Note in the spectrum of LDPE that there is only one CH2 rocking peak at 718, as opposed to the pair seen for HDPE in Figure 1. Crystalline samples giving split peaks is a common enough phenomenon in infrared (IR) spectroscopy that it has its own name, crystalline splitting (6). This explains why HDPE has a pair of peaks at 1472 and 1464 and 730 and 720 compared to the unsplit peaks in LDPE. The lack of side chains in HDPE allows the methylene chains to get close enough to orient and crystallize, whereas in LDPE, the side chains prevent this. To summarize this discussion, the differences between the spectra of LDPE and HDPE is that LDPE has a small CH3 umbrella mode from side chains that HDPE does not have (1), and HDPE has split peaks that LDPE does not have because it has crystalline regions. Because of the differences between LDPE and HDPE, this means that IR spectroscopy can easily distinguish LDPE from HDPE.
Polymer chemists are clever people, and in their quest to customize polymer properties, they have developed many more types of polyethylene than just LDPE and HDPE. For example, one can take advantage of the fact that some syntheses of polyethylene produce custom side chain lengths, hence customizing polymer properties. Have a look at the spectrum of what is known as “linear low-density polyethylene,” or LLDPE, in Figure 6.
Figure 6 violates everything I just said in the last section about polyethylene spectra as LLDPE has a small methyl umbrella mode peak at 1378 from side chains, which is seen in the spectrum of LDPE, and split peaks at 1472 and 1463 and 729 and 719 which are seen in the spectrum of HDPE. How can a polyethylene (PE) sample be both high-density and low-density at the same time? That is because LLDPE is made with side chains, but they are all short ethyl groups compared to the typical hexyl group side chains in LDPE. These ethyl groups contain CH3, hence the presence of the CH3 umbrella mode peak, but the chains are short enough, allowing them to orient in a parallel fashion to form crystalline regions, hence the split peaks. The spectra of LDPE, HDPE, and LLDPE show that rather than being all one thing or all another, PE comes in a spectrum of forms, and IR spectroscopy can help distinguish between them.
As we have seen the length of side chains in PE can be customized. How, then, would we determine how long the side chains in a sample are? IR spectroscopy comes to the rescue yet again.
In a previous column (3), I mentioned that the CH2 rocking mode falls at 720±10, and that this peak only appears if there are four or more methylenes in a row as indicated in Table III. Well, what about alkyl chains with 1, 2, or 3 methylenes in a row? How do we figure out if they are present?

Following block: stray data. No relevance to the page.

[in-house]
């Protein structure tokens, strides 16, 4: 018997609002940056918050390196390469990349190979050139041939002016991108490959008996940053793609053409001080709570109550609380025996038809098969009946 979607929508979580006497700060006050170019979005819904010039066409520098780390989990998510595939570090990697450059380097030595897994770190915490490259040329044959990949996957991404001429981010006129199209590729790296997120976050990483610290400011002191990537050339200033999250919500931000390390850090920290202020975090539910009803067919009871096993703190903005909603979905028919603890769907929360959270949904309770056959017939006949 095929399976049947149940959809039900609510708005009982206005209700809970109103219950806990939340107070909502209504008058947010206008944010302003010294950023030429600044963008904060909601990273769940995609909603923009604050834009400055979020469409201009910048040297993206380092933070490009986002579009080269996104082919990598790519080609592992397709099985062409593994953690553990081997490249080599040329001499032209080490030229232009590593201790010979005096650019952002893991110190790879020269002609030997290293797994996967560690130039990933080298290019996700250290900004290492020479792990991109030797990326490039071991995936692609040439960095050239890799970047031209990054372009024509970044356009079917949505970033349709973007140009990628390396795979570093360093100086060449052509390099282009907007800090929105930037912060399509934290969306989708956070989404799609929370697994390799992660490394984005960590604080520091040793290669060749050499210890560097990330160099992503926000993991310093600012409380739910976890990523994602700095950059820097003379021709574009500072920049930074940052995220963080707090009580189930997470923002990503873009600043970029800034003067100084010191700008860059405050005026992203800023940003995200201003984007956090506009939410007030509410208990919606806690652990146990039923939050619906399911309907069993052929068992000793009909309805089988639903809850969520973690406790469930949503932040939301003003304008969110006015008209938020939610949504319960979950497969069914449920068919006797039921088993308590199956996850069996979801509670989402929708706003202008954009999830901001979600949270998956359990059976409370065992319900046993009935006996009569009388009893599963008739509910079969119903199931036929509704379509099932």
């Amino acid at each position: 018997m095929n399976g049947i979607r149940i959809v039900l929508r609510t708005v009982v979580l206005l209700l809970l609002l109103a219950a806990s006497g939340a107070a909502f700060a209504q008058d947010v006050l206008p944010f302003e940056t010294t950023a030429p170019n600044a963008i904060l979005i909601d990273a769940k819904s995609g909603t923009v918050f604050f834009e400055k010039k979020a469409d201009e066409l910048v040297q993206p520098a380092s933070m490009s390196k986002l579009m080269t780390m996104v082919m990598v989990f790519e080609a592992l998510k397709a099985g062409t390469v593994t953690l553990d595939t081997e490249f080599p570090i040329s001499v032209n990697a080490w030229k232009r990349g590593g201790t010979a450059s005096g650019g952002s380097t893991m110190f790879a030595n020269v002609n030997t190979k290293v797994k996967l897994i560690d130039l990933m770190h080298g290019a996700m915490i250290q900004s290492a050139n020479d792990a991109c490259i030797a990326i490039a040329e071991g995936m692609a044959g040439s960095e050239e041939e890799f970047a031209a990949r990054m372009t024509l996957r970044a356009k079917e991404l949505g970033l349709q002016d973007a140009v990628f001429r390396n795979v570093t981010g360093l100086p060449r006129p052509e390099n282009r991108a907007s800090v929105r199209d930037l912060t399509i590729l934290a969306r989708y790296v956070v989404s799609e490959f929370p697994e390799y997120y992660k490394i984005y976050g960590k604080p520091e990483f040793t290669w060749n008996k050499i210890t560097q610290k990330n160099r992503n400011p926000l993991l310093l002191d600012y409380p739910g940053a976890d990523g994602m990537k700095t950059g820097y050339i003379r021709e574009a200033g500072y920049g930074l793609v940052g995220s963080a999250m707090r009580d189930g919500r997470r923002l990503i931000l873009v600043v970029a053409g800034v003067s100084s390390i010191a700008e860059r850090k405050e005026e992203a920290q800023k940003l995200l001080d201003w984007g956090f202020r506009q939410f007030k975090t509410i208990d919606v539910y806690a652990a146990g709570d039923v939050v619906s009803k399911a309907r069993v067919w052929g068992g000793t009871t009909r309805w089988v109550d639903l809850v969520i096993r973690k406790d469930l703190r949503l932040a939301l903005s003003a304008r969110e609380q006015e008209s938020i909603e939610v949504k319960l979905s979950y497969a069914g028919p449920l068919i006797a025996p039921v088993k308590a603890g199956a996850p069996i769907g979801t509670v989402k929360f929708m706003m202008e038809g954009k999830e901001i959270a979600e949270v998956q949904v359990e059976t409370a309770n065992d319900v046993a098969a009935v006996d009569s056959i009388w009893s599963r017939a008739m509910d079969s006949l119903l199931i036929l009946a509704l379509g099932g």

The rest of the story is that ethyl, propyl, and butyl chains have unique CH2 rocking peaks as seen in Table IV.
Note that an ethyl group with just one CH2 has a high wavenumber CH2 rock around 780, that a propyl group with a -CH2CH2-CH3 moiety exhibits this peak around 740, and in the spectra of butyl or -CH2CH2CH2-CH3 groups, this peak appears around 730. Our classic four-or-more-methylenes-in-a-row CH2 peaks typically appear from 725 to 720. As a result, Table IV can be used to determine the length of short alkyl chains. These CH2 rocking peaks are illustrated in Figure 7, which shows the spectra of a tertiary butyl group with chains of 1, 2, and 3 methylenes attached.
The CH2 rock in the spectrum of the ethyl group labeled A in Figure 7 falls at 781, for the propyl group labeled B at 741, and for the butyl group labeled C it falls at 729. This information is summarized in the right most column of Table IV, and all these peaks are consistent with the ranges stated in the table.
So, if Table IV is so useful, why didn’t I discuss it back in 2015 (3)? That is because the CH2 rock is an inherently weak peak (6). For longer chains with many CH2 groups, it has measurable intensity, but in a molecule with only one short chain, the peaks listed in Table IV can be hard to see. However, in custom-made polyethylene materials where the length of side chain is controlled, we have many side chains of the same length hence these CH2 rocking peaks may be visible. Table IV then can be used to determine the length of side chains in polyethylene polymers.
We reviewed the spectra of CH3 and CH2 stretching peaks and applied them to the spectra of HDPE and LDPE, where we learned how crystallinity causes some HDPE peaks to be split compared to LDPE. We also found that there are many forms of PE with custom length side chains, and that CH2 rocks can sometimes be used to distinguish these from each other.
Brian C. Smith, PhD, is the founder and CEO of Big Sur Scientific, a maker of portable mid-infrared cannabis analyzers. He has over 30 years experience as an industrial infrared spectroscopist, has published numerous peer-reviewed papers, and has written three books on spectroscopy. As a trainer, he has helped thousands of people around the world improve their infrared analyses. In addition to writing for Spectroscopy, Dr. Smith writes a regular column for its sister publication Cannabis Science and Technology and sits on its editorial board. He earned his PhD in physical chemistry from Dartmouth College. He can be reached at: